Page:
My friend Pete punches and kicks his daughter. If you were to see the feet and fists flying and Molly down on the floor, you might be tempted to call Protective Services. Only Molly punches and kicks Pete back. Nobody gets hurt; it’s sort of like the rough-housing that wolf or bear cubs regularly engage in – a kind of practicing in preparation for going out and facing aggression in the real world. In Molly’s own words, “When we’re both down on the floor, it’s because we’re laughing too hard to stand up. It’s something we both enjoy as a bonding experience and as a way to get pent up aggression out, stuff that, if we tried to talk out, would take hours and we’d never get anywhere. It’s therapeutic. A truce can always be called and we always end with a hug.”

 

Leaving out the limbic system

 

I bring this example up for several reasons. One is that where abuse and trauma are concerned, contexts and outcomes are important variables to factor into any assessment; along with what happens afterward. The punching and kicking that go on between Pete and Molly is not fueled by a high-jacked limbic system; neither one of them is so angry as to be out of control. Instead, their interactions provide a unique kind of energy expression and personal connection. This is not something so easy to obtain in healthy ways between a father and a teenaged daughter.

 

Hellfire and Damnation

 

So, that’s one example where things aren’t necessarily as they seem. For another, consider my friend Jane and her daughter, Maria. Every Sunday they attend church services together. They are faithful members of their church community and their pastor is a powerful preacher of the hellfire and damnation school. If you watch Jane and Maria and the other people who leave church at the end of services, you’ll notice that there’s not much smiling and socializing going on. For good reason.

 

Good God/Bad God

 

Gail Ironson, a professor of psychiatry at the University of Miami has recently published a remarkable study. She spoke about it at the Spiritual Transformation Public Symposium held at the University of California in Berkeley. Ironson’s research was on spiritual transformation and HIV patients. Her key finding is that HIV patients who believe God loves them have much slower disease progression, and live significantly longer than those who do not hold this belief. In other words, if you believe in a punitive God, you will suffer for it. The nature of the God we believe in appears to affect our neurobiology as well as the strength of our immune system. If true, the magnitude of the suffering such environments create is highlighted by Baylor University’s Institute for Studies in Religion: they found that 31% of Americans believe in an authoritarian, judgmental God; and it’s as high as 44% for people in the southern states. Only 23% of the people in America believe in a benevolent God. There’s a lot of punishment apparently being meted out in America in the name of God.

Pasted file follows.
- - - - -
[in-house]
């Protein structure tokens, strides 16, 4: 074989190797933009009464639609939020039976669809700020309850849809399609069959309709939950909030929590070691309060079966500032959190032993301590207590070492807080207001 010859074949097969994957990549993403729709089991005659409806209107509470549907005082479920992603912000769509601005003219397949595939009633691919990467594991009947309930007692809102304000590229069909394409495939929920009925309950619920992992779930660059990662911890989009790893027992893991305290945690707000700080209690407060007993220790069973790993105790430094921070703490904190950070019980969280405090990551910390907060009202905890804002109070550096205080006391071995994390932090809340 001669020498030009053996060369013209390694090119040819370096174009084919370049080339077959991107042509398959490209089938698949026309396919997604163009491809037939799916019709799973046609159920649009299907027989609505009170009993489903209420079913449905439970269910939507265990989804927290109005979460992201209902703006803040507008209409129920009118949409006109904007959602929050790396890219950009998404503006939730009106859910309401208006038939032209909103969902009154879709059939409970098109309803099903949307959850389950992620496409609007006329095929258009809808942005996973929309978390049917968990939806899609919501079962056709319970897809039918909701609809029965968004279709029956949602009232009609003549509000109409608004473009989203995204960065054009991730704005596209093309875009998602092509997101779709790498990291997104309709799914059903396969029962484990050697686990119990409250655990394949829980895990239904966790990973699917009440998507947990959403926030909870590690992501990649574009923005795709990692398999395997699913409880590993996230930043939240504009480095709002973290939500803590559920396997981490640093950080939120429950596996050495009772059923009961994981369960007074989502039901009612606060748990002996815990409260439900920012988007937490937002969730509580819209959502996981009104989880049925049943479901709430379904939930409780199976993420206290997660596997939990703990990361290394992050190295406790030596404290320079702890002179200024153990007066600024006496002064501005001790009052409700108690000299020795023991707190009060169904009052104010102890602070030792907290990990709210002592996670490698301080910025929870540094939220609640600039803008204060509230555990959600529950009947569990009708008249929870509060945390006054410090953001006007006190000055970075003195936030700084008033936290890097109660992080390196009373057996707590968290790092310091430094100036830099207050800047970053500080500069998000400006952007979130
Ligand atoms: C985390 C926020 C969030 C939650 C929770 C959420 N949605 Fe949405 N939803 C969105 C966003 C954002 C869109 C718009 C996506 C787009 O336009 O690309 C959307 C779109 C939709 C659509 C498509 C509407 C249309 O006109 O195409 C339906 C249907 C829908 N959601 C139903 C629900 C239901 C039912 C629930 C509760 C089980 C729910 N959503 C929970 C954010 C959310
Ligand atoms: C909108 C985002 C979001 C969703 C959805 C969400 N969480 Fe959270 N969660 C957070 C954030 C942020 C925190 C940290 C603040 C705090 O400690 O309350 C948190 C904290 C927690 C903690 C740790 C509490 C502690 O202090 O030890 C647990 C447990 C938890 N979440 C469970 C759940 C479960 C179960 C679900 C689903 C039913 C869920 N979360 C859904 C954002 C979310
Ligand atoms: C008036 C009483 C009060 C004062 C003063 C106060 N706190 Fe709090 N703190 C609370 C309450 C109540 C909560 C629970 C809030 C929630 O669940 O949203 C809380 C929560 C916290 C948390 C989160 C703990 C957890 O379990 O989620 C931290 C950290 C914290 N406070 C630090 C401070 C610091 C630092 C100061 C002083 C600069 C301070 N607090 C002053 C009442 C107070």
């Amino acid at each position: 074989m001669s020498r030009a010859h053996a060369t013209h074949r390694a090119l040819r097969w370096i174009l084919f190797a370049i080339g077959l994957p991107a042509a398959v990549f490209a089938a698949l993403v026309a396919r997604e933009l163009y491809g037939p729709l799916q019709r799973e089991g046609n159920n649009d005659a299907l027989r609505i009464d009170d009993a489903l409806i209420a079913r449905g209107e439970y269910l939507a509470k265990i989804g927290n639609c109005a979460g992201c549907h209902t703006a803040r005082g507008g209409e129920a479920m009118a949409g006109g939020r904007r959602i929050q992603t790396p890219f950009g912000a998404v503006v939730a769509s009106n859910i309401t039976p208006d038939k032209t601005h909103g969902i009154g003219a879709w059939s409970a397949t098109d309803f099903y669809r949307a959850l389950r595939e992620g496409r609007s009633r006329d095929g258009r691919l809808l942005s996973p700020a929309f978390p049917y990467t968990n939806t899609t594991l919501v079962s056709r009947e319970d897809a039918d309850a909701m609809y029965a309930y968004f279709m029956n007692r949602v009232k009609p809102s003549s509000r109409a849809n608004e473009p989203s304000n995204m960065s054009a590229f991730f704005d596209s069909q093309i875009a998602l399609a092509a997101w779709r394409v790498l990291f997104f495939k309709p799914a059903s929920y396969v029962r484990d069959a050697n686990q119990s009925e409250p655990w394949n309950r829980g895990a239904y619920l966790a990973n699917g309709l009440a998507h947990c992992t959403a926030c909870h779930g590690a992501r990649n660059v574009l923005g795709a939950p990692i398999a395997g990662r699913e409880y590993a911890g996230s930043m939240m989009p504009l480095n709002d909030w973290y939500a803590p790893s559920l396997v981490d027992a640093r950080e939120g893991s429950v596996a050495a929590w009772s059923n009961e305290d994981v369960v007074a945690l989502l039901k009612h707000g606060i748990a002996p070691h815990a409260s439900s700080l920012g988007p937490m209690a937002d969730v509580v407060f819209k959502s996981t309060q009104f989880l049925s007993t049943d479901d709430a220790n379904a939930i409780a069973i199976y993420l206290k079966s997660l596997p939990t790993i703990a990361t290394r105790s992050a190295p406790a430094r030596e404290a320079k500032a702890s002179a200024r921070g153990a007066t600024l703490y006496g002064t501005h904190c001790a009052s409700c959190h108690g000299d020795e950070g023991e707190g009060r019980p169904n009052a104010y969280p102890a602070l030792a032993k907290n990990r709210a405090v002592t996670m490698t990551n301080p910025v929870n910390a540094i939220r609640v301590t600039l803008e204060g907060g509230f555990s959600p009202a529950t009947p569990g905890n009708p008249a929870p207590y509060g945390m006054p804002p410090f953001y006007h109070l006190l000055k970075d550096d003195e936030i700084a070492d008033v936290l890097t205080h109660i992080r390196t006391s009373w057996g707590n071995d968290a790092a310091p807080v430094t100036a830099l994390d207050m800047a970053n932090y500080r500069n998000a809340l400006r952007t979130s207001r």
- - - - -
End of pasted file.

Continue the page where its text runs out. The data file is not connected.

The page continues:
You Be the Judge

 

Now here’s a question: suppose we accept that Dr. Ironson’s study is true (and I could offer detailed, empirical epigenetic support for it; also, Ken Heilman and Russell Donda present their unique perspective in an article entitled Neuroscience and Fundamentalism). Next, suppose we explain to Jane the damage that apparently happens in Maria’s brain and body by attending such church events. If Jane insists on taking Maria to these “brain-damaging” sermons, should she be reported to Protective Services for “simply” attending church services? Again, contexts and outcomes are important variables.

 

Change your God, change your health.

 

This is not an easy question to answer, but I want to make several points here. One is that when we consider which actions are kind and loving and which are harmful and dangerous where children are concerned, we can’t necessarily apply adult reasoning. We need to not only consider contexts and outcomes, but more importantly, as Peter Levine and Maggie Kline ask in their book, Trauma Through a Child’s Eyes, what is the actual experience and effect on the child? Most parents want the best for their children and if we discover we’re doing something harmful, in the best of all compassionate worlds, we would choose not to do it. But oftentimes we don’t have such choice. We each come to the role of parenting with personal histories and limitations – the kind of God we were raised to believe in, being one of them. So, what to do? All reasonable suggestions will be welcomed and posted.

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